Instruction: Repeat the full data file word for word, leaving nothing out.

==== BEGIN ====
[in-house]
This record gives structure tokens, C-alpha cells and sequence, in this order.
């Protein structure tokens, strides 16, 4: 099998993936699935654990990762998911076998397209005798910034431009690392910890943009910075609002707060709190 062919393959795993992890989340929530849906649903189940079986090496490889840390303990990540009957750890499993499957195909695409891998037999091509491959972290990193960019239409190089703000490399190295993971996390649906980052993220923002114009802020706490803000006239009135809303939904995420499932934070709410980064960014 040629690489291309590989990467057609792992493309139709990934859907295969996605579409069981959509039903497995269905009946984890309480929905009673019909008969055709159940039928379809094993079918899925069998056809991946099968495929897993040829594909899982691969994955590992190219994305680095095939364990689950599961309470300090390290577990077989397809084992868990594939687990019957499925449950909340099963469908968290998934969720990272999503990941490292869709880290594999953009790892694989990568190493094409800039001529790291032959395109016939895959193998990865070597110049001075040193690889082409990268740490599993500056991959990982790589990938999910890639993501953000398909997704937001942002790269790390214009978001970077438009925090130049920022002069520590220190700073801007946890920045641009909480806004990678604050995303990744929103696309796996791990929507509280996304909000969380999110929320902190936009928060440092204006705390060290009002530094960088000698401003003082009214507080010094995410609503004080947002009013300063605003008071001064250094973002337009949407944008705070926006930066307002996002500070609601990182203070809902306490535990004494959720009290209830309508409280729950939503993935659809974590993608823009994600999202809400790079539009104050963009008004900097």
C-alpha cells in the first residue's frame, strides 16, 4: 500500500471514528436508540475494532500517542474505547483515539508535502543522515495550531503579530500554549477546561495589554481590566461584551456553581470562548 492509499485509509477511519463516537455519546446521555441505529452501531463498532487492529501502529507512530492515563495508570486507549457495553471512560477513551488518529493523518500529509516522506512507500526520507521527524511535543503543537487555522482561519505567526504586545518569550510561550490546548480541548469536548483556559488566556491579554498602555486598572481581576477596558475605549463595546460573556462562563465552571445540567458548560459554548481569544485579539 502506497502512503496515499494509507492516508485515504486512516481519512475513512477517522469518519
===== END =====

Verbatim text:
[in-house]
This record gives structure tokens, C-alpha cells and sequence, in this order.
């Protein structure tokens, strides 16, 4: 099998993936699935654990990762998911076998397209005798910034431009690392910890943009910075609002707060709190 062919393959795993992890989340929530849906649903189940079986090496490889840390303990990540009957750890499993499957195909695409891998037999091509491959972290990193960019239409190089703000490399190295993971996390649906980052993220923002114009802020706490803000006239009135809303939904995420499932934070709410980064960014 040629690489291309590989990467057609792992493309139709990934859907295969996605579409069981959509039903497995269905009946984890309480929905009673019909008969055709159940039928379809094993079918899925069998056809991946099968495929897993040829594909899982691969994955590992190219994305680095095939364990689950599961309470300090390290577990077989397809084992868990594939687990019957499925449950909340099963469908968290998934969720990272999503990941490292869709880290594999953009790892694989990568190493094409800039001529790291032959395109016939895959193998990865070597110049001075040193690889082409990268740490599993500056991959990982790589990938999910890639993501953000398909997704937001942002790269790390214009978001970077438009925090130049920022002069520590220190700073801007946890920045641009909480806004990678604050995303990744929103696309796996791990929507509280996304909000969380999110929320902190936009928060440092204006705390060290009002530094960088000698401003003082009214507080010094995410609503004080947002009013300063605003008071001064250094973002337009949407944008705070926006930066307002996002500070609601990182203070809902306490535990004494959720009290209830309508409280729950939503993935659809974590993608823009994600999202809400790079539009104050963009008004900097």
C-alpha cells in the first residue's frame, strides 16, 4: 500500500471514528436508540475494532500517542474505547483515539508535502543522515495550531503579530500554549477546561495589554481590566461584551456553581470562548 492509499485509509477511519463516537455519546446521555441505529452501531463498532487492529501502529507512530492515563495508570486507549457495553471512560477513551488518529493523518500529509516522506512507500526520507521527524511535543503543537487555522482561519505567526504586545518569550510561550490546548480541548469536548483556559488566556491579554498602555486598572481581576477596558475605549463595546460573556462562563465552571445540567458548560459554548481569544485579539 502506497502512503496515499494509507492516508485515504486512516481519512475513512477517522469518519